Threshold (noun); the magnitude or intensity that must be exceeded for a certain reaction, phenomenon, result, or condition to occur or be manifested.
We sat down with working actor Leo Oliva as he explains the term “crossing the threshold.”
A fun way to visualize a threshold, is like the sound barrier. Think of a fighter jet as it flies, gaining speed, pushing until there is a loud crack, rumble, and visual vibration. From the ground, we witness all of it, but inside the jet, it’s silent, peaceful even. In creative endeavors like acting, we normally don’t know we’ve broken through one until after the fact.
Just the other day I found myself in a rabbit hole on YouTube watching fighter pilots break the sound barrier. It reminded me of my career and how at every moment when I crossed a threshold, I experienced the same thing. There was a lot of turbulence in the moments leading up to the barrier, i.e., nerves, overwhelming amounts of work, auditions, or inflections in life. Each time I’ve crossed a barrier, my career has sped up even faster.
Elusive as a threshold is, if we are diligent, and consistently working on ourselves, we can build momentum and go from one to the next without much time or wasted energy in between.
Can you explain an actor’s threshold?
For some of us, it’s finishing a conservatory, getting our first audition, others it’s the SAG-AFTRA membership card, and yet another is receiving the round of applause when you wrap on set. As creatives focused on our craft, in an industry with few roadmaps, we are more often than not unknowingly working towards these undefined thresholds.
In taking the time to look back, I recognize that everything I have been doing up to this moment, lead to this moment. Only in retrospect can I see all the threshold’s I have crossed over in my career, can I see the milestones, and how the consistent work and training has provided me the next opening. I recommend doing this for anyone who feels lost in their trajectory. Take a second to look back at all the milestones you’ve crossed. From your first acting class to your first audition and finally, to where you are now. Be proud of those. Give yourself the credit for putting in the work to get you here.
It is rare to be an overnight success. How long have you been working as an actor?
I consider my career to have already spanned fourteen years of hard work. Some of the years have not always been the most fun or rewarding, but when I look back at all of it, I notice it has all been worth it, if not, necessary.
Recently, as an actor, I realized I had crossed through a new threshold. Over the course of the last year, I’ve finally found the representation that understands and recognizes my value as a multi-hyphenate who can not only act, but write and produce as well. Because of that, I have gone from being a self-producing Guest Star actor with a few projects under my belt, to a Series Lead being considered for more series and feature leads. I’ve had the opportunity to be seen by amazing casting offices, producers, and directors, for roles that are informing me that I have crossed yet another undefined threshold.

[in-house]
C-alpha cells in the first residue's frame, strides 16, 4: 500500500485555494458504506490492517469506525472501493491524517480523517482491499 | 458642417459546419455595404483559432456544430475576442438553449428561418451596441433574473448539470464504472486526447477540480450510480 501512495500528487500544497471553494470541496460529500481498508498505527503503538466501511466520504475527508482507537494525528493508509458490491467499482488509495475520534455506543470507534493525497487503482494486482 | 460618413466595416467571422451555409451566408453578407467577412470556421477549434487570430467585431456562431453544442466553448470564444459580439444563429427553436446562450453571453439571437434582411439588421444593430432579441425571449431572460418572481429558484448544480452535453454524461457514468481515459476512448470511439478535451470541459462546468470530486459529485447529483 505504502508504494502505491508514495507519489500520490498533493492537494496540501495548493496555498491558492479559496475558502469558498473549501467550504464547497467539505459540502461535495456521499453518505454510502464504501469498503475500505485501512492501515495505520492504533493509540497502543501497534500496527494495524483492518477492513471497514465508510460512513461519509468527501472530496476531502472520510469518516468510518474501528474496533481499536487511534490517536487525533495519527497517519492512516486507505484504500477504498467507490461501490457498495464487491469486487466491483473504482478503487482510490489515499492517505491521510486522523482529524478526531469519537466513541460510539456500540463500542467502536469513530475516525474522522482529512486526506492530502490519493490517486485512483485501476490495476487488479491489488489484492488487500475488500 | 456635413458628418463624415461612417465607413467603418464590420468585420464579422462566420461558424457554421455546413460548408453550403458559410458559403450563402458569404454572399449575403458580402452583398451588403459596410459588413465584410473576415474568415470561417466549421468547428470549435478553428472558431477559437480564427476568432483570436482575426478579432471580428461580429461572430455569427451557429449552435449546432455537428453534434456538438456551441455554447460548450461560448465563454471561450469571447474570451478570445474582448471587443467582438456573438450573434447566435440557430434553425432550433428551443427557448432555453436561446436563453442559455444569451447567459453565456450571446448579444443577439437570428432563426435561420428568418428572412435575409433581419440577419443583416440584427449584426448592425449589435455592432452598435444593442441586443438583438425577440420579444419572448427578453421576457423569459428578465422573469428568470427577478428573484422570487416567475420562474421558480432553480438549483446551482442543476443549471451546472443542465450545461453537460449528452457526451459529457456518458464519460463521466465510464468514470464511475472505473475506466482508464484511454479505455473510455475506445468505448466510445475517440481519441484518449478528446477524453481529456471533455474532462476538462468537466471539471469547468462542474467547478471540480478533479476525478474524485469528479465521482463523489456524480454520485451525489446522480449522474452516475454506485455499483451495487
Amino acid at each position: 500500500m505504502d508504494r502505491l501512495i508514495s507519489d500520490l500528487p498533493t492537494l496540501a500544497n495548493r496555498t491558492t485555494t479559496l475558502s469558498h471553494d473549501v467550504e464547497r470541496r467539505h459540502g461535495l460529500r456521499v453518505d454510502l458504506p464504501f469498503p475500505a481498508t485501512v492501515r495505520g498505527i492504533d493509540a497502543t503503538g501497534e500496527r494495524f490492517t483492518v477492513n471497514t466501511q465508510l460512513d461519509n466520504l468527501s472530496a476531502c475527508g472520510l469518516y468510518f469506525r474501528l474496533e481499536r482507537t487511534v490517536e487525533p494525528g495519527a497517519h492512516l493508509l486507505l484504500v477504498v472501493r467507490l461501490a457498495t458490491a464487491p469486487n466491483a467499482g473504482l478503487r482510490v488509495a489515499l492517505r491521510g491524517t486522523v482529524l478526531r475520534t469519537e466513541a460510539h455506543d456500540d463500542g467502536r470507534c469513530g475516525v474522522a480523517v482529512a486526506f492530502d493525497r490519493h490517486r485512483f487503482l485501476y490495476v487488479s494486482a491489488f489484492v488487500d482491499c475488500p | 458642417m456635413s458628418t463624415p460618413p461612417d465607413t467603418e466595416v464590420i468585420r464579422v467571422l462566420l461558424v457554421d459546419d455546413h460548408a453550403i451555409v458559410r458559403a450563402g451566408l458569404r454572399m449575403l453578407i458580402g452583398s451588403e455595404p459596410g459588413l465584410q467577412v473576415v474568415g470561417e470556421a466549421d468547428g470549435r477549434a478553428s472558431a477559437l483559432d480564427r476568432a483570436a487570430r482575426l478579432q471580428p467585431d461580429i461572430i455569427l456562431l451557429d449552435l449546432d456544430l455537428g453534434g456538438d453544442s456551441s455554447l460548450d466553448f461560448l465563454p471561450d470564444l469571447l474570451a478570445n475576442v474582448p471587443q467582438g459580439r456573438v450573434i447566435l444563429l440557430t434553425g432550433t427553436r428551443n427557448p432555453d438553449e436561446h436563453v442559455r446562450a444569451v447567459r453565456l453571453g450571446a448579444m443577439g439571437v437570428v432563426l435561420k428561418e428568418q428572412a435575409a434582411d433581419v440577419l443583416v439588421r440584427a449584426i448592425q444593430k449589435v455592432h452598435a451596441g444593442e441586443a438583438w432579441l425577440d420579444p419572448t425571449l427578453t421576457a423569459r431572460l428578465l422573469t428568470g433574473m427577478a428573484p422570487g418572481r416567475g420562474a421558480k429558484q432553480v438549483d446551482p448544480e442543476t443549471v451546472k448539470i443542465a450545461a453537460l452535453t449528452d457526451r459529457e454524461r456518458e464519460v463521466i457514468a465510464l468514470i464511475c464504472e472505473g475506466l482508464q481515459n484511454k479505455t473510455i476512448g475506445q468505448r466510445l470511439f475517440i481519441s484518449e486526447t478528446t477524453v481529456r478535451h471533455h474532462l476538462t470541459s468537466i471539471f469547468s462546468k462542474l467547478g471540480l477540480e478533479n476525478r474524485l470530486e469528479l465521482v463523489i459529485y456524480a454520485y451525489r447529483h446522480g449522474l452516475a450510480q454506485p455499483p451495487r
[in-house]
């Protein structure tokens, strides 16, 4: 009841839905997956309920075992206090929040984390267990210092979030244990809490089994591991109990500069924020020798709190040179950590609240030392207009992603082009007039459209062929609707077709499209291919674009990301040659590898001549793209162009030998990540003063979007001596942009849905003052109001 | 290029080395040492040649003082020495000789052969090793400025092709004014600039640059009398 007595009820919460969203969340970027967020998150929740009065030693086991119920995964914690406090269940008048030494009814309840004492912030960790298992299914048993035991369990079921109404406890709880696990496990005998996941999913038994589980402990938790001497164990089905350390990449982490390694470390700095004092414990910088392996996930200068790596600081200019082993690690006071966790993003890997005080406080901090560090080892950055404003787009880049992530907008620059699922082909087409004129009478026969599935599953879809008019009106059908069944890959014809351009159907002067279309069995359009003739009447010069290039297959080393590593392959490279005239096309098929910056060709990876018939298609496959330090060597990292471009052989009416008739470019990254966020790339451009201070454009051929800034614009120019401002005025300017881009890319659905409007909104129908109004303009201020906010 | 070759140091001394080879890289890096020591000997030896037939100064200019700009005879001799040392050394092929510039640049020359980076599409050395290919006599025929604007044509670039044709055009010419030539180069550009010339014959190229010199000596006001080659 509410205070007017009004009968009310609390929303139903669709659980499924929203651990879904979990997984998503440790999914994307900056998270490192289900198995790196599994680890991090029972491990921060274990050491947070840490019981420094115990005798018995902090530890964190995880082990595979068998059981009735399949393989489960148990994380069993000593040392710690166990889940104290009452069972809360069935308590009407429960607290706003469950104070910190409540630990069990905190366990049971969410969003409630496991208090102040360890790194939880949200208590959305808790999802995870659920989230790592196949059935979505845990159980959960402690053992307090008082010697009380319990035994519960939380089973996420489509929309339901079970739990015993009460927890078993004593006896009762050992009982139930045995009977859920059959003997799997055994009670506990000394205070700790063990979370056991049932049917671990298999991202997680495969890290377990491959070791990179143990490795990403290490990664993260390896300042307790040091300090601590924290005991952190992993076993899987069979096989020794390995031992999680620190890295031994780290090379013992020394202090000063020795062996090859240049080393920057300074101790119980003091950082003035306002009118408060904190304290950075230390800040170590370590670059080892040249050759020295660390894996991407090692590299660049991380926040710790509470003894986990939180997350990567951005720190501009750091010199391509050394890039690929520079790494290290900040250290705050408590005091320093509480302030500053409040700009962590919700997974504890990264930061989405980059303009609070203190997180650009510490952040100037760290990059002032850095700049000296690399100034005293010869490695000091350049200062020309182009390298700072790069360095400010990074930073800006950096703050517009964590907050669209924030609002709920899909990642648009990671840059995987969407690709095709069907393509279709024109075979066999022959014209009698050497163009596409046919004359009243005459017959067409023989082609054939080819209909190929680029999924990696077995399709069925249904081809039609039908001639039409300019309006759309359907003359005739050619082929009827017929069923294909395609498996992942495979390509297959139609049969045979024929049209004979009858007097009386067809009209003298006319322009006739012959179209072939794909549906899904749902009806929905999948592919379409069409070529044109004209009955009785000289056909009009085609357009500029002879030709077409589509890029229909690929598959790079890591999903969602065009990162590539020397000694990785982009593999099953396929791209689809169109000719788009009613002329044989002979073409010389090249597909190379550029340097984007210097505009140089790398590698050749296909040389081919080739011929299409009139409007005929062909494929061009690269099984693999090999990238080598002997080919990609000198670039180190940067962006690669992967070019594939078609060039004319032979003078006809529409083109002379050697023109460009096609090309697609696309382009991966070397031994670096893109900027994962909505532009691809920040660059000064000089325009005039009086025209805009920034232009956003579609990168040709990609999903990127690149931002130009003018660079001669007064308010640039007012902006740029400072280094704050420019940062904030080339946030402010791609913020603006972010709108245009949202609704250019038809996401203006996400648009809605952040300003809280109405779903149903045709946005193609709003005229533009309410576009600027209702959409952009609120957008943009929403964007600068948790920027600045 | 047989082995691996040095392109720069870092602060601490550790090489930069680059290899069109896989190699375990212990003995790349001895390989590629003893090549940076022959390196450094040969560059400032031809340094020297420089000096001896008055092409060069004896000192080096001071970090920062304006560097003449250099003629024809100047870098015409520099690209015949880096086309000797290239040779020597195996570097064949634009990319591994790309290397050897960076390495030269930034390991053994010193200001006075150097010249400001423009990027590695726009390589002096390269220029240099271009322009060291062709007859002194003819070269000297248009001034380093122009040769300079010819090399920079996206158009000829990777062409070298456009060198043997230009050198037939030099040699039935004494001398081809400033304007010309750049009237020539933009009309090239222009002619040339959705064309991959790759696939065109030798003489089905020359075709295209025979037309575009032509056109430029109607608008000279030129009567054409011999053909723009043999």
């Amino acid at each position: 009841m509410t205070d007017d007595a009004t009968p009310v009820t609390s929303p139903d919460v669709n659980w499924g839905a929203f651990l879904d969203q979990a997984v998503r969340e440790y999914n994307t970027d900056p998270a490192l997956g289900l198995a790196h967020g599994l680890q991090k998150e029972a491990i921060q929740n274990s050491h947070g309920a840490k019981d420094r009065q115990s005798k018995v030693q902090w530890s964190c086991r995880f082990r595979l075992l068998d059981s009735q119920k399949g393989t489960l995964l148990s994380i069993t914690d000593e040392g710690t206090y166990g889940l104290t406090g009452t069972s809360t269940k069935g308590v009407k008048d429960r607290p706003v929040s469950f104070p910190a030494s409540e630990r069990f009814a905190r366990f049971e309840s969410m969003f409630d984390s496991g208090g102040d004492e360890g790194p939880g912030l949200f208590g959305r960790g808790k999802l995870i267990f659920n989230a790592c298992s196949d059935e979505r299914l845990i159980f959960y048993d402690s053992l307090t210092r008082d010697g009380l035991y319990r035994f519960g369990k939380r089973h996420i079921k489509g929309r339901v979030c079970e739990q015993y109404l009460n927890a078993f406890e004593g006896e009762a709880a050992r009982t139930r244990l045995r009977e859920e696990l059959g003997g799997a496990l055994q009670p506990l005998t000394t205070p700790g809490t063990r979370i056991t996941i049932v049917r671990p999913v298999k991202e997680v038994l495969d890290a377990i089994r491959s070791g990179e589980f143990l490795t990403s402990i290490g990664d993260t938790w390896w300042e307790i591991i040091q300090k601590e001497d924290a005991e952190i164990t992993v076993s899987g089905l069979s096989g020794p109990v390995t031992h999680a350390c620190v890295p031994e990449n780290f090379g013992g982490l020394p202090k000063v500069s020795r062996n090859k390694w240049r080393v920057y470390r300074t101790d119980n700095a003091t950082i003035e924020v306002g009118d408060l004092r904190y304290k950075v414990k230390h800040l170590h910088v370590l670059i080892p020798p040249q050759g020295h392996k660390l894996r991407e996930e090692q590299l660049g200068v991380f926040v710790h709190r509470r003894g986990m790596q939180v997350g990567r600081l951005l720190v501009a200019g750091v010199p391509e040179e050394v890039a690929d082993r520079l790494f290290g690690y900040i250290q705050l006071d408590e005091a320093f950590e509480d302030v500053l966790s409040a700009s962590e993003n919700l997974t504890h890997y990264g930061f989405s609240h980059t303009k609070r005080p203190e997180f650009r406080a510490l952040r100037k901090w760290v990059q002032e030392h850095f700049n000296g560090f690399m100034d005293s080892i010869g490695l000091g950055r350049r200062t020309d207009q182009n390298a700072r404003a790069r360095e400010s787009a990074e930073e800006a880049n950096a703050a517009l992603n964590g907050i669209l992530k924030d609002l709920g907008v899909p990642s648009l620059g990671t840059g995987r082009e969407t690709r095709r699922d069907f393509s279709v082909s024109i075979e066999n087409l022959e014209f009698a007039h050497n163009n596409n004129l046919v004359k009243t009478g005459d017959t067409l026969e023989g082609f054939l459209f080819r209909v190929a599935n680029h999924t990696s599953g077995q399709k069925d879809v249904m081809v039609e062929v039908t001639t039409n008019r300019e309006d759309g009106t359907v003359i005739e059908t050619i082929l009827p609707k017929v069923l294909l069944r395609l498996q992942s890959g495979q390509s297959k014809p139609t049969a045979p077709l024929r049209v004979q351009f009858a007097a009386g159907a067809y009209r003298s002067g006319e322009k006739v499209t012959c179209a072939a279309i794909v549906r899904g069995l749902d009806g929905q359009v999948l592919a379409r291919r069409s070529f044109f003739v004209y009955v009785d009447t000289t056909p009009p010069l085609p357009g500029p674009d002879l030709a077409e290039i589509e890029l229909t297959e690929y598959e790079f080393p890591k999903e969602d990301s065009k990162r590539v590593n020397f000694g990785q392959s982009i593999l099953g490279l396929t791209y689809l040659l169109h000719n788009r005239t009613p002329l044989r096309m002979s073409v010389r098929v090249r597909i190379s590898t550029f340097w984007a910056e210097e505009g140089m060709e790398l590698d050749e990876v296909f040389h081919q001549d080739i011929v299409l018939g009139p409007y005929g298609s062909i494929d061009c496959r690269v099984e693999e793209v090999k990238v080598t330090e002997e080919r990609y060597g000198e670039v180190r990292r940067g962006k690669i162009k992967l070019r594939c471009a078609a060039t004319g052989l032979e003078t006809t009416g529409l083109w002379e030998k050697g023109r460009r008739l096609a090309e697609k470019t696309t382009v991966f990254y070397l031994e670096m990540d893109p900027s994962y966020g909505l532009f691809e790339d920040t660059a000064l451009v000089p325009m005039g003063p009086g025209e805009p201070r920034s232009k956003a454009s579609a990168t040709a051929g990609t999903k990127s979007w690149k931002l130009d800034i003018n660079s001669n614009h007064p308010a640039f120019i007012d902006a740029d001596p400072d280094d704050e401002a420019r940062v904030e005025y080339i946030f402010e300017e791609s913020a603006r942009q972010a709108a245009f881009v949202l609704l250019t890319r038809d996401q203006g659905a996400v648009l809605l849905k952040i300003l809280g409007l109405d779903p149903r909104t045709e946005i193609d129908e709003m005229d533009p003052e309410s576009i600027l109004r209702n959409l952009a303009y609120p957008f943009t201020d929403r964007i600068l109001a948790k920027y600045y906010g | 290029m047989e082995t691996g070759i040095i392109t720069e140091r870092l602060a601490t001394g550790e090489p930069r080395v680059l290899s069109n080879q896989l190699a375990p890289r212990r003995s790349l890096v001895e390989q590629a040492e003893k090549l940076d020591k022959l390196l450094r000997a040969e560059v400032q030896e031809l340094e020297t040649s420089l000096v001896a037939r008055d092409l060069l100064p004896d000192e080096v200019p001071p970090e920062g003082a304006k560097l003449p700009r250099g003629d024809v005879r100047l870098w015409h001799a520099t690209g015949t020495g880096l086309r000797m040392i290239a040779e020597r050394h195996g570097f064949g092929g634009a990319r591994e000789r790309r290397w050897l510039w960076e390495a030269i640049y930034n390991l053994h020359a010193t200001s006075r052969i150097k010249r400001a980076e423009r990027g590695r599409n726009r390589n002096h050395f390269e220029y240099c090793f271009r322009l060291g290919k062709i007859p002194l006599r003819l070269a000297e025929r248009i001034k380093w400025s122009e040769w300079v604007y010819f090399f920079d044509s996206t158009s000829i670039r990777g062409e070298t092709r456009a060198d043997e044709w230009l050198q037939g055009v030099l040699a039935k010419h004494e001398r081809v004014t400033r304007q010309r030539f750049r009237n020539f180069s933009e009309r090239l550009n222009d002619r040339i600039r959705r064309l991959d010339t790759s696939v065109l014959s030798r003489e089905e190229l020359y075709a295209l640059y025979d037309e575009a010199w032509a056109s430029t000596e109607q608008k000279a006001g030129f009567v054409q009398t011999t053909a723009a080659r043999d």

All the countless auditions, rejections and dusting myself off preparing for the next big moment has prepared me, to book that one role that will lead me to my next threshold, and ultimately to my end goal.
We are super intrigued. What is the end goal?
My current goal is to book that role which will be the defining moment in my career and pave the way for all other characters I’ll be playing. Working with the likes of David Fincher, Clint Eastwood, and Deni Villenueve is a milestone I’m working towards, and I feel that I am super close.
Having already had the opportunity to audition for some of the above-mentioned names, I know I’m on their radar and in the zone, the zone I’ve been aiming at.
I’ve always admired the meticulous creativity of Fincher, the grit and efficiency of Clint, and the large-scale attention to detail of Deni. That’s not to say there aren’t other creatives I’d like to work with like Alejandro G. Iñaritu, Anthony Hopkins, and Kathryn Bigelow.
The best part is, I feel like I have crossed the threshold, I am super close to working with them, on a role that will define my future as an actor, and that feels comforting, almost peaceful.
What advice can you give other actors hoping to cross the threshold?
Keep at it. No matter what, work on yourself every day and stay the course. Every one percent you improve your craft, your network, your skills, leads to a massive change over time. Never think that any move is too little of a move. With consistency, all the small adjustments lead to big gains in the end, and big gains help us achieve our big dream.
Also, don’t forget to look back and give yourself the kudos you deserve. In this industry, there normally aren’t many defined paths or road signs to guide us. Looking back and taking account of our accomplishments is what lets us know we are on the right path. Take the time to acknowledge and praise your wins along the way. It will empower you.